Faery Queene Sampler
Linen count/finished size: 35 count, 7″x9″
Stitches: Cross, double running, Hungarian point, satin
The verse around which we designed this sampler was written after 1596 by the English poet Edmund Spenser, as an introduction to his Cantos of Mutabilitie, and part of his most famous work The Faery Queene, written for Queen Elizabeth I. In these poems he personifies the powers of change and decay by the character of Mutability, whose pride, omnipotence, and omnipresence govern all mortall things beneath the Moone . . .
in Mortall things,
beneath the Moone, to raigne)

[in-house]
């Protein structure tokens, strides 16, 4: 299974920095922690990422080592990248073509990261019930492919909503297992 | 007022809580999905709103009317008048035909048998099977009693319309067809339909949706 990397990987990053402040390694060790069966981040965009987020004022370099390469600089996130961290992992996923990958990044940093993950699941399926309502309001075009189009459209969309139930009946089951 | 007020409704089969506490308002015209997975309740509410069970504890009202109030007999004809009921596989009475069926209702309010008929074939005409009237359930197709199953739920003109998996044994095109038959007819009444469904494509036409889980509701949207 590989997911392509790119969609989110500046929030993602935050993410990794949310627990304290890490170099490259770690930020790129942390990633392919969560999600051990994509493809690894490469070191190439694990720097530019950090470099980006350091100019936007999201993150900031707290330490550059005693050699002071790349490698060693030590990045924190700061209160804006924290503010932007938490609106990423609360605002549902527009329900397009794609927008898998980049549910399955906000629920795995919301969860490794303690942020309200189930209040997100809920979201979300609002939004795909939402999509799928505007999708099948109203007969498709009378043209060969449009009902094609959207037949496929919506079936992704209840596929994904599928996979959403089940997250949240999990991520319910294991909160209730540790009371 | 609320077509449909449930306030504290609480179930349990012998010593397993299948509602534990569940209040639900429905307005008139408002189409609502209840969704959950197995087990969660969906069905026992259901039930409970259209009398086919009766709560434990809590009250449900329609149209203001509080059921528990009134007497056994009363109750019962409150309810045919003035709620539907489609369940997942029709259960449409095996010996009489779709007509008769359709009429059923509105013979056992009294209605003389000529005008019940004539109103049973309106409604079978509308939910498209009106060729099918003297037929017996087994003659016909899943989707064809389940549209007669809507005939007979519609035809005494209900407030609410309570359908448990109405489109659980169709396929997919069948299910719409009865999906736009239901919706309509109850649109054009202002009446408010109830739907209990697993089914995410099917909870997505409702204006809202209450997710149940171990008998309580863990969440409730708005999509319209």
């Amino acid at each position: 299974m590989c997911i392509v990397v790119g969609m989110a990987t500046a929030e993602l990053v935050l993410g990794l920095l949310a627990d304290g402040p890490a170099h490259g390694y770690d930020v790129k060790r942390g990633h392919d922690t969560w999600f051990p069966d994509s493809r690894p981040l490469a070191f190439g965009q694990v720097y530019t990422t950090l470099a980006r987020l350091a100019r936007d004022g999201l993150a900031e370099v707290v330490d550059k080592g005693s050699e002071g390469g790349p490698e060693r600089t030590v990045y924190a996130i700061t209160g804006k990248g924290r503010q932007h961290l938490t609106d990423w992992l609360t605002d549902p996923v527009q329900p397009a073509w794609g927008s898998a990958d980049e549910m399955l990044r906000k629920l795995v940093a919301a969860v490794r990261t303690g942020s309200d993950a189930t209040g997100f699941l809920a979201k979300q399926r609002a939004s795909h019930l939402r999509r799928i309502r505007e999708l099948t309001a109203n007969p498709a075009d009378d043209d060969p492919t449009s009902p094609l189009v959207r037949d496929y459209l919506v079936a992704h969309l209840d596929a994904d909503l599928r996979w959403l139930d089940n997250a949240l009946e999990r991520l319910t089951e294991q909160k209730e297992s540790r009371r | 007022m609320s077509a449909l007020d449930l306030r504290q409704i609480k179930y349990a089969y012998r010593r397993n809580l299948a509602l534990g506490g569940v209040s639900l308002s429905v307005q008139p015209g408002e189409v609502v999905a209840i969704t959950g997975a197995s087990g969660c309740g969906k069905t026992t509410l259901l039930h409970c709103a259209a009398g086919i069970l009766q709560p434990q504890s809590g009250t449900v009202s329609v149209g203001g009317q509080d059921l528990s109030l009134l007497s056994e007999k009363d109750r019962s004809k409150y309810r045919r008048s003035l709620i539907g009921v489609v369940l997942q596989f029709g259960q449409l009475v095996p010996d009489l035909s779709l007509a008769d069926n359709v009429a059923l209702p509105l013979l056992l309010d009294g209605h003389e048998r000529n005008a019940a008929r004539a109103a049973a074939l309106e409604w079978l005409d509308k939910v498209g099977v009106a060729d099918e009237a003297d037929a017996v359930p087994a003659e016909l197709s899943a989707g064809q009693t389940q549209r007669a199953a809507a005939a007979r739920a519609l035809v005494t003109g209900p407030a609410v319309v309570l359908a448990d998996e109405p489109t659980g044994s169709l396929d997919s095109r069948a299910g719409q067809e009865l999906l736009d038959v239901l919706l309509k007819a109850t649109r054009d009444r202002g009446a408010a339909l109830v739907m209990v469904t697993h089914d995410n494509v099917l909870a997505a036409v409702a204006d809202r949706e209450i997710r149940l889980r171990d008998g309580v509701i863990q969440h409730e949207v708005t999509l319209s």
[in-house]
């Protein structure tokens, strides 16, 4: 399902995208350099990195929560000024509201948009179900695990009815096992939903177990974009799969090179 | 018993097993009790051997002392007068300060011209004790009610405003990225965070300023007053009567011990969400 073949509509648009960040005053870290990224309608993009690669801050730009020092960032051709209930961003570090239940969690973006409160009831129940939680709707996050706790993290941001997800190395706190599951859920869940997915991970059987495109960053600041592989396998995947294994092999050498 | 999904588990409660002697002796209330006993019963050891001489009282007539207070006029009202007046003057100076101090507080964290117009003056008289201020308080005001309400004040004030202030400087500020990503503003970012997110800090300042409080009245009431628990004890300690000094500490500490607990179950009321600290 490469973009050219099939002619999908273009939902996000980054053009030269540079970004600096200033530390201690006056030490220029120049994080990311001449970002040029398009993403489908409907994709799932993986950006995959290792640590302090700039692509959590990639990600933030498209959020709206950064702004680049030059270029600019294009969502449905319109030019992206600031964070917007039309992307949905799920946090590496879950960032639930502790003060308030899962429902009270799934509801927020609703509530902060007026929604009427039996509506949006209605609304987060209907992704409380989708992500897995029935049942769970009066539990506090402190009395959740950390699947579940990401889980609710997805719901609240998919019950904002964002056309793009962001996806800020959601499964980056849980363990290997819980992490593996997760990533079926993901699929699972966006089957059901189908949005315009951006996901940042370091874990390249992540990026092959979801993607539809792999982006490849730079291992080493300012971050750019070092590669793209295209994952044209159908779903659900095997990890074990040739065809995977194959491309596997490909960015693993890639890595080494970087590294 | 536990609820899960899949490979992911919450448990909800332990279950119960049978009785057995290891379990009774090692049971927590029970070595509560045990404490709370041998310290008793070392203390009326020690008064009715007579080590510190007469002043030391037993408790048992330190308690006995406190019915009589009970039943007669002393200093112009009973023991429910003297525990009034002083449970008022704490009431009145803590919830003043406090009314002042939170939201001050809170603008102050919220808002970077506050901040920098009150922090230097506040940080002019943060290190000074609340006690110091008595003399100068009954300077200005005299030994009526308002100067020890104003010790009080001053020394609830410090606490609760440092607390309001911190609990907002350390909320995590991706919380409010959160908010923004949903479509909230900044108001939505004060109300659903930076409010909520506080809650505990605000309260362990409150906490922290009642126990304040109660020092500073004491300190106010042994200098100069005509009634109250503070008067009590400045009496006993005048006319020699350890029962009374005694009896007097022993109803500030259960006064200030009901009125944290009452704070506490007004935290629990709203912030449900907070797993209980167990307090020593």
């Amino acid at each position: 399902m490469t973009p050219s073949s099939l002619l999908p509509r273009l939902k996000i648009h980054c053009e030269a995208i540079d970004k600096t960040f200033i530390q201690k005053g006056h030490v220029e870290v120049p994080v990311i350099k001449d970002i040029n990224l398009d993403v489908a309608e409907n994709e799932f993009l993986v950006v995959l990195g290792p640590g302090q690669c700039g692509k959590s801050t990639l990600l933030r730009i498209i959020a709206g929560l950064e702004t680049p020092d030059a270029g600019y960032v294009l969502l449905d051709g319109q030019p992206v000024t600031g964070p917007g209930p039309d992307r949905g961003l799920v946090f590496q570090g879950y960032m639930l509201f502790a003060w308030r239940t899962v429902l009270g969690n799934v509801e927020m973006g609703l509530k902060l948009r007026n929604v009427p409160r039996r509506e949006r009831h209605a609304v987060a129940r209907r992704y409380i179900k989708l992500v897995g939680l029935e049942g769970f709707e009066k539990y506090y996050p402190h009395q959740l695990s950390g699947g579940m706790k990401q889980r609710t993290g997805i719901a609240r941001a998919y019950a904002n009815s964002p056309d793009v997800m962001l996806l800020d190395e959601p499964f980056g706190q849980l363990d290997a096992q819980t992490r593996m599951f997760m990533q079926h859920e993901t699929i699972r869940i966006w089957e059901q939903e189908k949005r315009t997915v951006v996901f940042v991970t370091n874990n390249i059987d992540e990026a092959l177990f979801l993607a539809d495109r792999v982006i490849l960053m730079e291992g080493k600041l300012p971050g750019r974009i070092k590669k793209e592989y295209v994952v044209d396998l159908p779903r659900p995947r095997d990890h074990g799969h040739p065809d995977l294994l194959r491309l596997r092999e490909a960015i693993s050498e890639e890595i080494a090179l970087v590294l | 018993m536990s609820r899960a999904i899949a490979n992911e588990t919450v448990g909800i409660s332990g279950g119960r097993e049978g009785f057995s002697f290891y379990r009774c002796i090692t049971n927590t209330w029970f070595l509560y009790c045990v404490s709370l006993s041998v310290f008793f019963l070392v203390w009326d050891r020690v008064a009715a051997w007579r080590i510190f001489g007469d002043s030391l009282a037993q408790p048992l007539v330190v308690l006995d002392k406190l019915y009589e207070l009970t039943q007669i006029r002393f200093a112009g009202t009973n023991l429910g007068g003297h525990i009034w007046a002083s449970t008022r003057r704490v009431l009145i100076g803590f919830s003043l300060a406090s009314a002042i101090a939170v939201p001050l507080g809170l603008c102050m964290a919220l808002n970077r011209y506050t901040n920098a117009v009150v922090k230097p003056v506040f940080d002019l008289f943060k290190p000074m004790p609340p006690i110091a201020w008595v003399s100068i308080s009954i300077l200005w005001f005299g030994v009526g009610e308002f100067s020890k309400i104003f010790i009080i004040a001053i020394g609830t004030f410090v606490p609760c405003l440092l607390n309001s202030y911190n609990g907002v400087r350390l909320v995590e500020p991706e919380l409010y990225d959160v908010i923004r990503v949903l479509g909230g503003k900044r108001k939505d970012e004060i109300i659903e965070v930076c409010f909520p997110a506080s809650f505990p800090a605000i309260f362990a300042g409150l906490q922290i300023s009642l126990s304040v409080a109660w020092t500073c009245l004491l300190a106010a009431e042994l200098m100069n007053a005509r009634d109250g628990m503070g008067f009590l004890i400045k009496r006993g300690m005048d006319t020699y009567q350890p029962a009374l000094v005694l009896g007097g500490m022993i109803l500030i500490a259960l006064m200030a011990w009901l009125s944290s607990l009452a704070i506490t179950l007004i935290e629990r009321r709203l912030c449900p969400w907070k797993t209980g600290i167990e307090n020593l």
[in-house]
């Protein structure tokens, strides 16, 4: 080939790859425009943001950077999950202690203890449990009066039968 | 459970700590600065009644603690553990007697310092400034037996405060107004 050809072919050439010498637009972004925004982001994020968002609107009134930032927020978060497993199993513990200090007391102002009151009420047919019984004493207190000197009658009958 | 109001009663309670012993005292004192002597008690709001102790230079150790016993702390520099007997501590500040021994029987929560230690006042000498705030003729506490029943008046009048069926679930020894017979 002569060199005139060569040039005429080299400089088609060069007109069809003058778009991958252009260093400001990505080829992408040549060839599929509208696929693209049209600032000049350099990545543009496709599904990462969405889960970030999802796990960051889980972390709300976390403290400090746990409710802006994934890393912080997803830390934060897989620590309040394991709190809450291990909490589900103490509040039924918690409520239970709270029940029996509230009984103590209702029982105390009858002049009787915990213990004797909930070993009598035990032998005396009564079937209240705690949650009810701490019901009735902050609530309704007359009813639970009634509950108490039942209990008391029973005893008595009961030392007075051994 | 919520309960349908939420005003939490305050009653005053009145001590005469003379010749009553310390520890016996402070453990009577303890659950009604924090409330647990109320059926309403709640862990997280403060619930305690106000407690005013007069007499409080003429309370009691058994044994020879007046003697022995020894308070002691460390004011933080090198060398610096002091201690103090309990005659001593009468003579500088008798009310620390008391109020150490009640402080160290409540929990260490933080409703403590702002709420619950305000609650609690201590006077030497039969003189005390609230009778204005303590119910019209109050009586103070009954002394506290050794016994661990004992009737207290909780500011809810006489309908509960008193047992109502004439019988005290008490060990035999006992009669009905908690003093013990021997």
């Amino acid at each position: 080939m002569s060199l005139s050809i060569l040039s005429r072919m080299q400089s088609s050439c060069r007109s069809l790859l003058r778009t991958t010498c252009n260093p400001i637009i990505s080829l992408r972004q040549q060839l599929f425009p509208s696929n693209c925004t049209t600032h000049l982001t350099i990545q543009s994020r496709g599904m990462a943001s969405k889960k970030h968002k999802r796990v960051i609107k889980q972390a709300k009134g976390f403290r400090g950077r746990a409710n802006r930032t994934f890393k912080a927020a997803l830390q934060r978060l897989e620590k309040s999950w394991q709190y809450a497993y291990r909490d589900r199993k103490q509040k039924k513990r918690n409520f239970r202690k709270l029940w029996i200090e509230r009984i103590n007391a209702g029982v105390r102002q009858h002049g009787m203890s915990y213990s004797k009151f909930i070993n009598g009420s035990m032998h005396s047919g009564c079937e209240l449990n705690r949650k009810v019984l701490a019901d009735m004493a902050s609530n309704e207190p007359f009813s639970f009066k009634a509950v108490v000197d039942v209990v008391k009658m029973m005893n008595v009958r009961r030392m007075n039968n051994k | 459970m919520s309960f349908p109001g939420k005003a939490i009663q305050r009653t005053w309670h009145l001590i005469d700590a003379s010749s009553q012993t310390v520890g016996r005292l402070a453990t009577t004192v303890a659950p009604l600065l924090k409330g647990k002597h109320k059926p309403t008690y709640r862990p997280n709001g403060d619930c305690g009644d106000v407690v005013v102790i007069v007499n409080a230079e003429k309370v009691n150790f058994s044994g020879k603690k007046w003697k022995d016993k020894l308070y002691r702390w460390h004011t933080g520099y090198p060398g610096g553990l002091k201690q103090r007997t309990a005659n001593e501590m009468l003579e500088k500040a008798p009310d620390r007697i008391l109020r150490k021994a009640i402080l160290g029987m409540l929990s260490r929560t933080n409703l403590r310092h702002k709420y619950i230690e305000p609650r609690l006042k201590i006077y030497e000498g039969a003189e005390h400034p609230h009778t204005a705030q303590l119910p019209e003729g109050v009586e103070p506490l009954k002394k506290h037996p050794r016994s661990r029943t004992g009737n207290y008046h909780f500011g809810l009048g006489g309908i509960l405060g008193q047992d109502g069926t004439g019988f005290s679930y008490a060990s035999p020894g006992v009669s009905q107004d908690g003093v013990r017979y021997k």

Pretends, as well of Gods, as Men,
to be the Soveraine.
The lettering style comes from an early 17th century sampler. The figure of the Queen with her sword, ready to chop and change, was inspired by similar figures on 17th century samplers. The arcaded pansy border across the top is an amalgam of styles, spanning 17th century England to early 19th century Pennsylvania. Hungarian Point flamestitch across the bottom creates a dramatic sense of treetops in the light of the moon.